Best Storm-Watching Spots on the Washington Coast

Thar She Blows!

Story and Photos by Greg Johnston

Photo at right: A heavy, storm-driven surf crashes below North Head Lighthouse at Cape Disappointment State Park, Wash.

The Washington Coast is magical in any weather.

When seas are calm the living’s easy, razor clam digging and surf perch fishing are optimal and it’s the perfect time for a stroll along this spectacular edge where sea and sky meet and tectonic plates collide.

But, when the storm winds blow in off the mighty Pacific, the raw spectacle of it all can be astonishing. Waves crash and catapult. The wind doesn’t howl, it screams. And, the rain doesn’t fall, it pummels.

If you’re flexible and study the forecast — as any lover of the coast must — post-blow coastal hiking can offer the best agate-hunting and beach-combing.

History indicates vividly that this coast does take a regular beating, which is an appropriate way to launch into the following list of great spots on the Washington Coast to watch a storm.

Cape Disappointment State Park

No question, “Cape D” State Park is one of the best in the state, with prime spots for watching Poseidon’s fury. North Head is one of the windiest spots on the Washington Coast. In the park’s former incarnation as Fort Canby, a weather station here once recorded a gust of 126 mph — just before the gauge blew away.

North Head Lighthouse (circa 1898) is an exquisite structure on a rocky perch 129 feet above the ocean and Benson Beach. For a measured dose of stormy weather, take a trail less than an eighth of a mile from the North Head parking area to the light, where a bench provides a superb roost to watch the show.

The park’s other lighthouse, Cape Disappointment Light, is another great perch, some 167 feet above the mouth of the mighty Columbia River and first lit in 1856 to guide Mariners through the “Graveyard of the Pacific,” as it’s called.

The hike is a quarter-mile from the Lewis and Clark Interpretive Center parking lot. If it’s not blowing gale-strength, it’s worth donning the rain gear and hiking out to watch whitecaps frothing here-to-horizon.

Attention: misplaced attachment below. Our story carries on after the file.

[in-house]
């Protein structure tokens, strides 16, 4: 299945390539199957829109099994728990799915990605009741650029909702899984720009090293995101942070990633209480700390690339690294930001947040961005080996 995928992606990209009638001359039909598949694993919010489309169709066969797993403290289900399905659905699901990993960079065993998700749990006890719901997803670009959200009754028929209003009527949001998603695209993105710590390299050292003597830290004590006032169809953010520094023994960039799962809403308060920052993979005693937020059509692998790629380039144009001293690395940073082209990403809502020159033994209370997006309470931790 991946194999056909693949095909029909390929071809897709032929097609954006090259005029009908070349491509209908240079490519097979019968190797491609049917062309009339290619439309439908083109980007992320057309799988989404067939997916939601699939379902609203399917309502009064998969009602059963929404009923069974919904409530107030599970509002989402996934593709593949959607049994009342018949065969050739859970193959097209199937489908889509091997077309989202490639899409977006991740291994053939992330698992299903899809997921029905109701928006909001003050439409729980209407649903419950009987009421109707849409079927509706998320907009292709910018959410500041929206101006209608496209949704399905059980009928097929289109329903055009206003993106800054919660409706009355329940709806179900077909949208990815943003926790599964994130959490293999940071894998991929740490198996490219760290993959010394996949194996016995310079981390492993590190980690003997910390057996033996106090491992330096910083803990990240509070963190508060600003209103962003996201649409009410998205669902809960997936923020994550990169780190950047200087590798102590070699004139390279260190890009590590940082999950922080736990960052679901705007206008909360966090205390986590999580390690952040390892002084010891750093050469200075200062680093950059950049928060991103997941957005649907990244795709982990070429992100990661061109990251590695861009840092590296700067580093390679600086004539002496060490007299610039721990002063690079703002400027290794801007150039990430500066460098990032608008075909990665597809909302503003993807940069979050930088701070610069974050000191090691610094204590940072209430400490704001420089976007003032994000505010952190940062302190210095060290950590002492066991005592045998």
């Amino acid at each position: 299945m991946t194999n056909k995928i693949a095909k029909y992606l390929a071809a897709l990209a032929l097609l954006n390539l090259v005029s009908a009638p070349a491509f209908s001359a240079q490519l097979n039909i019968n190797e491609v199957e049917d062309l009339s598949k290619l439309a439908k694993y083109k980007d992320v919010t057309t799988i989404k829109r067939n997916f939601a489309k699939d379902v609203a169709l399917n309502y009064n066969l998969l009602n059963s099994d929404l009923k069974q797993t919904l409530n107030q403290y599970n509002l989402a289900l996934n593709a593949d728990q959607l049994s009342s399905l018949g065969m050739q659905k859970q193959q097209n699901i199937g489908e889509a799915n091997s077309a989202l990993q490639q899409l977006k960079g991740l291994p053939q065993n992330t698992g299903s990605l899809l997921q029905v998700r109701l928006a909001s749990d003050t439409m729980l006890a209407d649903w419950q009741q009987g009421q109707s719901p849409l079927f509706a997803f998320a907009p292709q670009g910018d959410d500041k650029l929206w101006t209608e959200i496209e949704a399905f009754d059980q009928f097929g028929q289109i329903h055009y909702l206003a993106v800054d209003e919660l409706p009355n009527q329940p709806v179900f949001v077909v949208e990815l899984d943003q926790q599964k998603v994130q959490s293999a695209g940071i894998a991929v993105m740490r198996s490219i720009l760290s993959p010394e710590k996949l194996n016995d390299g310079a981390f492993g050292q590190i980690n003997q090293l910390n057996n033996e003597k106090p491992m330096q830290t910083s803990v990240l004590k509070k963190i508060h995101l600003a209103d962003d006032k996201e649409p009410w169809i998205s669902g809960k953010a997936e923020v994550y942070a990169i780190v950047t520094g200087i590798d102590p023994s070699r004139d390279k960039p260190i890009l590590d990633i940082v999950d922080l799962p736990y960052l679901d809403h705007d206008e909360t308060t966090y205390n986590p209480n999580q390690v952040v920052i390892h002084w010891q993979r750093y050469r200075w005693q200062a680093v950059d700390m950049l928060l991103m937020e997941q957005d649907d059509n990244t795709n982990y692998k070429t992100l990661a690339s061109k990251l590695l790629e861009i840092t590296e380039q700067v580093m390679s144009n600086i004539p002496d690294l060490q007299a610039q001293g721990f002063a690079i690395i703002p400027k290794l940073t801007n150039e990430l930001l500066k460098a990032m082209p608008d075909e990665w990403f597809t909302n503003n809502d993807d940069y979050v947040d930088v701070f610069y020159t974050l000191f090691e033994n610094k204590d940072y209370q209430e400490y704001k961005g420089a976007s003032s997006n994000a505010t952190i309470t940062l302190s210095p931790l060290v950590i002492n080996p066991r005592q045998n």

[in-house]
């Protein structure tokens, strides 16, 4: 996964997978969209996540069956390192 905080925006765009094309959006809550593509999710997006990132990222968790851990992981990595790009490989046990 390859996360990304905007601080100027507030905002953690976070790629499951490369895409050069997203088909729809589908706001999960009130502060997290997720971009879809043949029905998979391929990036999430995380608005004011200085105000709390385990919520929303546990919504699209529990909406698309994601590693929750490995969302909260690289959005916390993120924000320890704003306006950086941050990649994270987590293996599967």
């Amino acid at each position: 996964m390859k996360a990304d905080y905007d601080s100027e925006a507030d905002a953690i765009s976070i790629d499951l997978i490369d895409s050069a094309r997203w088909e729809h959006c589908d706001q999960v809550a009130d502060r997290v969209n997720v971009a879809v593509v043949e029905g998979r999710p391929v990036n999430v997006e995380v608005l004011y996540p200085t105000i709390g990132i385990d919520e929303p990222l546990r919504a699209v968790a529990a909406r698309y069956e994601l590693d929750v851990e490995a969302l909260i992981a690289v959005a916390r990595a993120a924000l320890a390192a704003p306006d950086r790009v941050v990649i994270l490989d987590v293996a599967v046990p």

Remember, you need a state Discover Pass ($10 daily or $30 annually) to park here. The park has a fine campground. And, you can rent the stately North Head light-keepers’ quarters; they’re pricy but roomy.

One of the neat things about Cape D Park is that it sits at the base of the 28-mile Long Beach Peninsula, which offers a range of accommodations, many with ocean views. It also offers great restaurants, like The Depot, the Shelburne Restaurant and Pub, and 42nd Street Café in Seaview, and Jimella and Nanci’s Market Cafe in Ocean Park. My vote for the peninsula’s best storm-watching bar? The Pickled Fish atop the Adrift Hotel in Long Beach.

Light shines between the storms clouds, illuminating a flock of sanderlings north of Pacific Beach, Wash.

Pacific Beach

The stretch of the coast from Ocean Shores north to Moclips is the epicenter of razor clam habitat in Washington and my favorite part of it is in and around the town of Pacific Beach. Here, I can truthfully say, I have excavated a limit of razor clams during a raging gale. It isn’t easy, in fact it’s downright crazy — but possible, with persistence.

It was on a winter nighttime minus tide, the rain was coming down almost sideways, the surf was snarly, and the six of us worked in pairs, one holding the lantern and watching the surf while the other spotted the telltale “shows” in the sand.

I managed a limit of 15, while the other two diggers got a couple each. We repaired to the Ocean Crest Resort, cold, sodden and sandy, and went back into our warm room. The others commented on what a crazy idea it had been (mine). But a blissful grin raged across my face.

The next day we drove just south to a favorite coastal dive, the Green Lantern Tavern in Copalis Beach, and enjoyed beers, burgers and billiards while watching logs and limbs sweep down the swollen Copalis River.

What makes the Pacific Beach area a peach of a place to watch the Pineapple Express is its trio of traditional, old-time resorts right on the ocean: Iron Springs Resort, recently renovated stem to stern; the Sandpiper Resort, basically mere feet from the high-tide line; and the aforementioned Ocean Crest.

For a great hike nearby, check out Copalis Spit, all of it protected as Griffith-Priday Ocean State Park (day-use only). Here the tidal reaches of the Copalis River meander past a mile-long sandpit before spilling into the Pacific. Beach driving is not allowed here since it is managed as a wildlife preserve.